How can I contact family and friends at home?

In general the camps are located isolated and you will only have limited telephone reception. There will be smaller trips to other camps or smaller towns where you will get the chance to use the internet or make a phone call. Let your family and friends know that you won’t be within reach for some time. For emergencies the camps possess a satellite phone.

What’s the weather like?

For detailed information about the weather conditions of your chosen location check out our country information page. The weather in Botswana and South Africa is usually quite warm with temperature above 28°C. Still, the nights can get very cold and you can also be surprise by a great amount of precipitation.

Do I have to regard any specific security measurements?

In the wilderness you always have to pay attention and be aware of possible risks. The group instructors know what to do and when you need to be extra cautious. In general you don’t have to worry too much. Dangerous or poisonous animals don’t often come to close to humans and only react aggressive when they are being attacked. It is still important that you listen to their instructions and follow the rules.

Will I receive a certificate after completing the course?

Yes, you will always get a confirmation of participation for the course and after successfully completing the exam at the end you will also receive an approved FGASA certificate.

Can I take part in the course even though I do not want to receive a qualification?

Yes, of course you can. Participating in this course is for personal enrichment and education and does not obligate you to receive a professional qualification.

All you need to know about FGASA

What is FGASA?

FGASA is the Field Guides Association of Southern Africa. Together with CATHESSETA (Culture, Arts, Tourism and Hospitality Sector Education Training Authority) it is the body for regulating the standard of guiding in South Africa. The Wilderness Experience courses are FGASA-endorses training programs.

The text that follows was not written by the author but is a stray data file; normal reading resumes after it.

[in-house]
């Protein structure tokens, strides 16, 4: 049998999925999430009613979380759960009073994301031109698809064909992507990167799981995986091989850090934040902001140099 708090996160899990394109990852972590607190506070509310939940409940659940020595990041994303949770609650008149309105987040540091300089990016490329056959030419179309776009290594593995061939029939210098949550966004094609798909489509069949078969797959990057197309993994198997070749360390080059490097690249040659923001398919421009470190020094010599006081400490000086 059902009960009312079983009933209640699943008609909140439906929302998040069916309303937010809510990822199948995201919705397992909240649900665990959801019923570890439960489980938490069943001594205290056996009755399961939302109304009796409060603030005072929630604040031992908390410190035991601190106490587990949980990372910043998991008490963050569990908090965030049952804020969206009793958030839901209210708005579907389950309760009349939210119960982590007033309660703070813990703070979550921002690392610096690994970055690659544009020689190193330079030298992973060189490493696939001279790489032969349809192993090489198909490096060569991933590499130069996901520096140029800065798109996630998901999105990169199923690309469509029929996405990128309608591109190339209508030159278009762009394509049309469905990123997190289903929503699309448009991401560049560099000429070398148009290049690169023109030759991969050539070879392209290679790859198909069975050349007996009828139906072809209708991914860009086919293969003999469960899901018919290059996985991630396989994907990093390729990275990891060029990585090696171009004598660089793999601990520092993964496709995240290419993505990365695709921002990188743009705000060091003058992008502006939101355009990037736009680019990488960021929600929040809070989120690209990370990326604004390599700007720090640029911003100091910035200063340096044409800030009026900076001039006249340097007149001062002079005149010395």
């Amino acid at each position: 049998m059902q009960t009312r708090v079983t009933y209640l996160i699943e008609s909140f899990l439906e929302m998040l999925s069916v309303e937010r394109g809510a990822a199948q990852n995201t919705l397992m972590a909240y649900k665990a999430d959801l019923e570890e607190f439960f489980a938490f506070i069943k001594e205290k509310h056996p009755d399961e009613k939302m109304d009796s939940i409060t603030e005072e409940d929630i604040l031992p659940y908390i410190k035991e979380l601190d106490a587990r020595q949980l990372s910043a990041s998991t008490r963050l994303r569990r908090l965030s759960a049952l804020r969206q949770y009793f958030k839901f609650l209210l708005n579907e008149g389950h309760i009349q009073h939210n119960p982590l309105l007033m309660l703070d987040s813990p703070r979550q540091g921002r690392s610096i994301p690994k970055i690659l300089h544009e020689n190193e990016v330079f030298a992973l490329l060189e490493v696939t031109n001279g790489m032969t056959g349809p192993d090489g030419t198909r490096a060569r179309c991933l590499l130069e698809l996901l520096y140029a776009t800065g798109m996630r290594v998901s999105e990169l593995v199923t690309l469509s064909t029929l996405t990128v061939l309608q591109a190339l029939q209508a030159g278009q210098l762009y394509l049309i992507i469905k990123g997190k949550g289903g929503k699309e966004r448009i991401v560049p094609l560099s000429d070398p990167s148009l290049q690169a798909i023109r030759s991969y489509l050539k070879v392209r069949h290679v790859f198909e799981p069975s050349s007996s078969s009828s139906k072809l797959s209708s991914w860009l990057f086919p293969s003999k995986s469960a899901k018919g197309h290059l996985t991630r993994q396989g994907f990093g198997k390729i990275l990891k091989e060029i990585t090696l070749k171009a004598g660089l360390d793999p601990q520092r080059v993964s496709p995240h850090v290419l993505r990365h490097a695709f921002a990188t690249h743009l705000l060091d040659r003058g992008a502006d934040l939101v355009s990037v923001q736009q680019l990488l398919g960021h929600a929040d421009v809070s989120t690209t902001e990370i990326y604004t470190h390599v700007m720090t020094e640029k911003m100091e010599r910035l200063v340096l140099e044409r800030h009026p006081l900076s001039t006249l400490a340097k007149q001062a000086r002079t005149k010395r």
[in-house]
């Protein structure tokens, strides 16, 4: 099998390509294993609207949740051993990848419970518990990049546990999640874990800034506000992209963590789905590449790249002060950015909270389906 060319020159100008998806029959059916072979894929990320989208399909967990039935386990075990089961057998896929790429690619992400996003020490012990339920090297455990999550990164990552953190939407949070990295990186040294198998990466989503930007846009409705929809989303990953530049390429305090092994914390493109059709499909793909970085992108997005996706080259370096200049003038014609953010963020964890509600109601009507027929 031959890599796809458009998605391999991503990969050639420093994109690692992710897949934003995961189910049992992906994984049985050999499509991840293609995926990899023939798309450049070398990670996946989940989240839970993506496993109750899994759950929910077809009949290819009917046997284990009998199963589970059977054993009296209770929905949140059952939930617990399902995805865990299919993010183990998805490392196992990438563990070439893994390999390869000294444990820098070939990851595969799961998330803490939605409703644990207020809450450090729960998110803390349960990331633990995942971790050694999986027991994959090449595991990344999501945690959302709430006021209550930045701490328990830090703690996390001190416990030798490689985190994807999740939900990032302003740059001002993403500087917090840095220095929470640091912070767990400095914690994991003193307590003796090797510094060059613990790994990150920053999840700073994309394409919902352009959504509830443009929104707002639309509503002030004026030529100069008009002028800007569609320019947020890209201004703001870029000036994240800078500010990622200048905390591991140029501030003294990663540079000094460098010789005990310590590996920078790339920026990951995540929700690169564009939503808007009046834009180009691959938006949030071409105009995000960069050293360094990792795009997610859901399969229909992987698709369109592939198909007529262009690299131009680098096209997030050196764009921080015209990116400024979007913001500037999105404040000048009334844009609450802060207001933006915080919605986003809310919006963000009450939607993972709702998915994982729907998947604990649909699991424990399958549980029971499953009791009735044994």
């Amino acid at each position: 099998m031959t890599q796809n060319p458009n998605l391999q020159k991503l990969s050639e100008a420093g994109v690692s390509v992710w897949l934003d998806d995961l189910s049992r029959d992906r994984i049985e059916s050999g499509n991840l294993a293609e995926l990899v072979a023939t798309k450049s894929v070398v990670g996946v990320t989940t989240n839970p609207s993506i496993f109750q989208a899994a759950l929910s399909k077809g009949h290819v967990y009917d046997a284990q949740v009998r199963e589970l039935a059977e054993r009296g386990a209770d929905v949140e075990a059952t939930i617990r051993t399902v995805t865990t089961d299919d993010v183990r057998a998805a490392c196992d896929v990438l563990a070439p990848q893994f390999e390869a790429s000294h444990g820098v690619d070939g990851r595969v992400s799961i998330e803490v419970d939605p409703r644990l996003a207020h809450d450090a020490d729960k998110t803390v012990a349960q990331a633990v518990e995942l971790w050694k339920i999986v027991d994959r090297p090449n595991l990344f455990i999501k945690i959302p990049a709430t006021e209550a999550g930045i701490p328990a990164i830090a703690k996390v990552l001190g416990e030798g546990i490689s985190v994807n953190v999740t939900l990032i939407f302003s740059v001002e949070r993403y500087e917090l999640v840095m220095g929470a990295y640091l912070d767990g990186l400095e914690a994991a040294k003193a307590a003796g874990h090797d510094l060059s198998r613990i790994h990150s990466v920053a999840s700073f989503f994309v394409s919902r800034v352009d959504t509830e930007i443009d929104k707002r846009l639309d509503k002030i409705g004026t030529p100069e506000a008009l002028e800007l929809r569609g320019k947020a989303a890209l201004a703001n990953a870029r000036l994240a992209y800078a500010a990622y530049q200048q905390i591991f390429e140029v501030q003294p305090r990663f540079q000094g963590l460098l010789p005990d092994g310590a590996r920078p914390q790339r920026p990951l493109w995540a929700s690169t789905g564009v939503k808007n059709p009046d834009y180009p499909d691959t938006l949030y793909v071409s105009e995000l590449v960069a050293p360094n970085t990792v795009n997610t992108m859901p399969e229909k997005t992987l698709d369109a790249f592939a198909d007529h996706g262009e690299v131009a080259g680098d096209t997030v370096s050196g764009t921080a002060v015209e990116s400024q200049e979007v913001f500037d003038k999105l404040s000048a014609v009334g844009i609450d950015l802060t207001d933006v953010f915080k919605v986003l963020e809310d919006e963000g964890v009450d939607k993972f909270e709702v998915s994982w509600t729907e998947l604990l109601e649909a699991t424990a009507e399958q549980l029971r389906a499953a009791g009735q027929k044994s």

Why should I do the Professional Field Guide course?

The highly successful one-year Professional Field Guide course trains participates to achieve the FGASA Level 1 and FGASA Trails Guide Back-up qualification, as well as several specialized qualifications and modules such as Tracking, Basic Birding, Advanced Birding, Navigation & Orientations as well as Advanced Rifle Handling. The Certificate also includes the Rifle Firearm Proficiency and Wilderness Medicine Level 1 & 2. You will also get practical experience from the lodge placement program.

Where will my FGASA certificate allow me to work? What are my career chances?

Many countries throughout Africa do not have guiding authorities of their own (such as FGASA in South Africa, BOTA in Botswana and KPSGA in Kenya). As a result FGASA qualifications will hold some merit. In general, finding a job as a safari guide/ranger can be quite difficult for non-natives, but not impossible. After successfully completing the training you need to be offered a job before you can apply for a work visa. You will need to approach the relevant country's department of tourism/wildlife to determine the exact requirements to legally guide in a specific region. A guiding license may be required and this will need to be applied for.

Do I need a PFTC certificate to handle a rifle while on course?

You will require a firearm proficiency certificate, issued by a PFTC-accredited training provider, in order to handle a rifle while on course. We request this certificate specifically for the Trails Guide. If you are an international participant, we suggest you to fly a couple of days prior to your course and arrange this while in Johannesburg, before your scheduled transfer brings you to the camp. We can put you in contact with a relevant contact provider.